Drive My Car‘s mystery lies in its sense of balance, its ability to juggle all of these already myriad relationships mentioned above and the numerous other connections that Kafuku — and, by reticent extension, Watari — form with the company at large. For this is a true ensemble film, and one that understands that a transcendent moment of connection, within a group of people that requires it for both artistic and personal reasons, can arise between any pairing and within any moment, whether it be a charming dinner — featuring one of the cutest couples in film history — a fraught, emotionally and temporally taxing car ride, or a reconfigured rehearsal in the sunlight that adds new depths to relationships only hinted at before.

Rehearsals, as might be expected by the Rivettian label that has been, rightly or wrongly, ascribed to Hamaguchi, form a significant chunk of Drive My Car‘s non-car driving scenes, but their nature, and the back-and-forth that Kafuku has with his actors, goes far beyond simple questions of duration. In keeping with the rhythmic sense that Oto’s tape provides, the actors are instructed to speak slowly and without emotion, internalizing both the text and the reactions from their fellow players, so that it has formed a bedrock that blocking and motion can build upon in emotional terms. In explaining why he has refused to play Vanya, as he did just after Oto’s death, Kafuku explains that Chekhov brings out the reality of a person’s soul, extracting all that is hidden and buried, and that quality comes through forcefully in the many tape scenes in the car. Each extract is deployed judiciously, often seeming like Oto — or any number of other characters — is talking directly to Kafuku through Chekhov, while at other times embodying Kafuku’s perspective, hinting at inner fonts of rage, insecurity, and distress that he can’t permit himself to express.

Nishijima’s performance acts as a perfect channel for these mixed feelings, precisely because so much about it is simultaneously fixed and shifting. Sometimes within the same shot, his face appears to change age, with the slightest movement able to embody a cheerful youth or a wearied maturity, and his emotional range occupies that same continuum. Such a quality meshes beautifully with Miura’s role, especially as she becomes more and more prominent through the final hour, which breaks from the theatrical setting to embody a flight into the unknown, a space for pondering and emotional excavation that zeroes in on the most guarded feelings of two broken people. Her contribution rests in that stoicism, borne from the experiences of someone well beyond her years, an exterior that seems almost impenetrable until what first seems to be an unusually direct and standard — for Hamaguchi — scene of emotional catharsis, the third-to-last sequence that might well be the last lingering moment in a far lesser film.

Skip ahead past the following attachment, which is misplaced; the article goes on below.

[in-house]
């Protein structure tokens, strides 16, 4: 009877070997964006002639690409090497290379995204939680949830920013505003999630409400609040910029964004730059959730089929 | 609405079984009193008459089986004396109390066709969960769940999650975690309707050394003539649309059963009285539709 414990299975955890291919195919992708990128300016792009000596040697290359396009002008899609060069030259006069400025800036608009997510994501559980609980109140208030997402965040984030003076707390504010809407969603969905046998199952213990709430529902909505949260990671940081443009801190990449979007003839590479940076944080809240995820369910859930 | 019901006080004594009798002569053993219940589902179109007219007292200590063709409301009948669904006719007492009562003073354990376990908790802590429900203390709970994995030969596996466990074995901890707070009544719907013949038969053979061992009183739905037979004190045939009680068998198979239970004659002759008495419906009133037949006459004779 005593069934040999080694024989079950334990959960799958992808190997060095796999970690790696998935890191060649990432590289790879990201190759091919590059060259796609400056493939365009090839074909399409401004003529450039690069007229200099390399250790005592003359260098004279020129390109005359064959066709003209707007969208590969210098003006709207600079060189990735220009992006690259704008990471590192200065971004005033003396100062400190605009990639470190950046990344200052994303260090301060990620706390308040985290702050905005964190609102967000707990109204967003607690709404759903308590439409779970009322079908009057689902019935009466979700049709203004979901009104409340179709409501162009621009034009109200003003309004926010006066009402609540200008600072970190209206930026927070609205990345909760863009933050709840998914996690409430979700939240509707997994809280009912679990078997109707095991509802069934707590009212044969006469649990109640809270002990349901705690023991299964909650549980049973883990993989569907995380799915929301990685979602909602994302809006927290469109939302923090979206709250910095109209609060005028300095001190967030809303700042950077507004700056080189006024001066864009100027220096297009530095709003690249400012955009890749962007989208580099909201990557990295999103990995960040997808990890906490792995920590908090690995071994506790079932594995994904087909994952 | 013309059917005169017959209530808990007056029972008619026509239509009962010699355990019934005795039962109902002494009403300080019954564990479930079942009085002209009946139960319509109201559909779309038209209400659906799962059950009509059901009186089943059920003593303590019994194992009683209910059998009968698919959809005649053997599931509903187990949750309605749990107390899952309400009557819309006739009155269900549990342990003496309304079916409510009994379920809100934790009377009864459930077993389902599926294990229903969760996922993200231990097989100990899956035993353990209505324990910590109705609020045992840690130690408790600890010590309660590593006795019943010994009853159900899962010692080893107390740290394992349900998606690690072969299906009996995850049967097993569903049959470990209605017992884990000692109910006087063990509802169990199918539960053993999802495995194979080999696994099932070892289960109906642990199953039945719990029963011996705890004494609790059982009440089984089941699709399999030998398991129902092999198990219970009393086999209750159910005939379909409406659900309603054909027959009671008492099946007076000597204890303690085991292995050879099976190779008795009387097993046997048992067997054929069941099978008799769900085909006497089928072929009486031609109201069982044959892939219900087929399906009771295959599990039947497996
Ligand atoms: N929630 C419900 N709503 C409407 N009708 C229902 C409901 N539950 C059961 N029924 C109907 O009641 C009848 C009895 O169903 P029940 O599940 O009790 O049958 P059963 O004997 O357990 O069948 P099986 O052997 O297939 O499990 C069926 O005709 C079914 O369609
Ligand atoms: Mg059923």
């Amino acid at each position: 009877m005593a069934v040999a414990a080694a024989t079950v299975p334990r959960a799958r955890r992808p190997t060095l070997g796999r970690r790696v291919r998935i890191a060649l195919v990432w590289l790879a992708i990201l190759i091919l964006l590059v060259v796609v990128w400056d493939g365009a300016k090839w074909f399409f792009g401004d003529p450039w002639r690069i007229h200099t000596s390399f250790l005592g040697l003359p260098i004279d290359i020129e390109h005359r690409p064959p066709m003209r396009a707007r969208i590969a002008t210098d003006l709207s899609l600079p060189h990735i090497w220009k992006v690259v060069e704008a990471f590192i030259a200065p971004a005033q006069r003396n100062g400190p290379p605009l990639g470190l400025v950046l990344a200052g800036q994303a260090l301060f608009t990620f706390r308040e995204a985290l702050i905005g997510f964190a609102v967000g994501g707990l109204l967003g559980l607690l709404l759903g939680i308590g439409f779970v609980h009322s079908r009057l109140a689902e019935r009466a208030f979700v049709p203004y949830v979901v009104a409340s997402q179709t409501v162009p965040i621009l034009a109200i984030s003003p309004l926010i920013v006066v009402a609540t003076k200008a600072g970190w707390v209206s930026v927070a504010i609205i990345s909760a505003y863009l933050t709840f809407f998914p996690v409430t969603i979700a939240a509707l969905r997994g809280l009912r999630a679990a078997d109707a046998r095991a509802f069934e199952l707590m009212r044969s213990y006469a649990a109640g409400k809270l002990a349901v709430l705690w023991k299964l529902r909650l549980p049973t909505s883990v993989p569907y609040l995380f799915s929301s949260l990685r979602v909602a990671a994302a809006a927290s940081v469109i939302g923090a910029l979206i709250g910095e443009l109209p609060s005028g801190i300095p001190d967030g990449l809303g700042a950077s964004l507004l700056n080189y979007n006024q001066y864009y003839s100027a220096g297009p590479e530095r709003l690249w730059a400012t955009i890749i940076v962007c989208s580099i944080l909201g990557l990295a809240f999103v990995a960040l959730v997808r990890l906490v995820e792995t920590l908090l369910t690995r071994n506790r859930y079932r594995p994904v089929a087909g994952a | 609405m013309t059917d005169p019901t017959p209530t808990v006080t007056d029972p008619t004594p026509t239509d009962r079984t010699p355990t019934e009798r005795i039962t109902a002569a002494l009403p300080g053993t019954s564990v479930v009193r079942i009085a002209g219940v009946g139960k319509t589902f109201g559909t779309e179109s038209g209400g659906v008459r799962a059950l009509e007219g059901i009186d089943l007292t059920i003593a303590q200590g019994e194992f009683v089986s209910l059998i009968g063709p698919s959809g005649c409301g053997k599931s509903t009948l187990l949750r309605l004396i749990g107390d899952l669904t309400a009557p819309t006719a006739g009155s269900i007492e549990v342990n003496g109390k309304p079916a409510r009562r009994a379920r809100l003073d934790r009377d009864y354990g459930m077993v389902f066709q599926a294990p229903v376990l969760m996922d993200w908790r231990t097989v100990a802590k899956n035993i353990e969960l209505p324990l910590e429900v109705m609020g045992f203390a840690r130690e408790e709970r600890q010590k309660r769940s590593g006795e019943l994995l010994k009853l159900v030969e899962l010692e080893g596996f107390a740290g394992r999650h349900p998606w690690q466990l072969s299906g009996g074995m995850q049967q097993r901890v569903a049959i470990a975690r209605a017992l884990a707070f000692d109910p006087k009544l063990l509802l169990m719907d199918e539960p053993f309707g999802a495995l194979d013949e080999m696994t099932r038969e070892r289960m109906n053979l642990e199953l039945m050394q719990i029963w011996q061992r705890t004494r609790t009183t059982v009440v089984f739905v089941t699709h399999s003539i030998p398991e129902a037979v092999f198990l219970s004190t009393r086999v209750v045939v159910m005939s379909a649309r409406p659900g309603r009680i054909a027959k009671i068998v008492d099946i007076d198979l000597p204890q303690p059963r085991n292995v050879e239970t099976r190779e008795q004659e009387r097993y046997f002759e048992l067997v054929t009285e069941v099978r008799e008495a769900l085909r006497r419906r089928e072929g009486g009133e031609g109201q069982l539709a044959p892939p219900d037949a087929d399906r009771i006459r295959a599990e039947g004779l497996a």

That is where the last two scenes come in, and especially Park’s role. Kafuku and Watari’s relationship gradually becomes mapped onto the Vanya and Sonya relationship, and Hamaguchi brings it full circle with the second-to-last scene, performing the final scene of the play with Kafuku as Vanya. Lee emerges as a central character, embodying the hope and optimism that, as in Uncle Vanya the other characters can’t quite bring themselves to fully believe in, and so much of that comes through the particular nature of the sign language, the physicality of it and the duration that it invites. As the actors become more and more familiar with the text and she is translated for less and less, the performance seems to reach across into the viewer, a direct communication to the camera that emphasizes each stroke and motion with a deliberateness that transmutes the already considerable emotional catharsis of the play.

And if that weren’t enough, Drive My Car offers a final coda, set in another time and another place. The precise meaning of it is purposefully elusive, radically reconfiguring the accumulated objects present throughout the film to provide another form of catharsis entirely. Hamaguchi understands in his bones the interplay of emotionality and mystery, the weight that he must give to each character and their hopes and dreams, embodied in so many manners: even the score, a supremely pleasant and relaxed jazz score by Ishibashi Eiko, casts an entirely different light on the driving scenes, inviting a new sense of contemplation. Drive My Car marks out that space for thought, for pondering, and in doing so crowns the ascension of one of the 21st century’s finest filmmakers to date.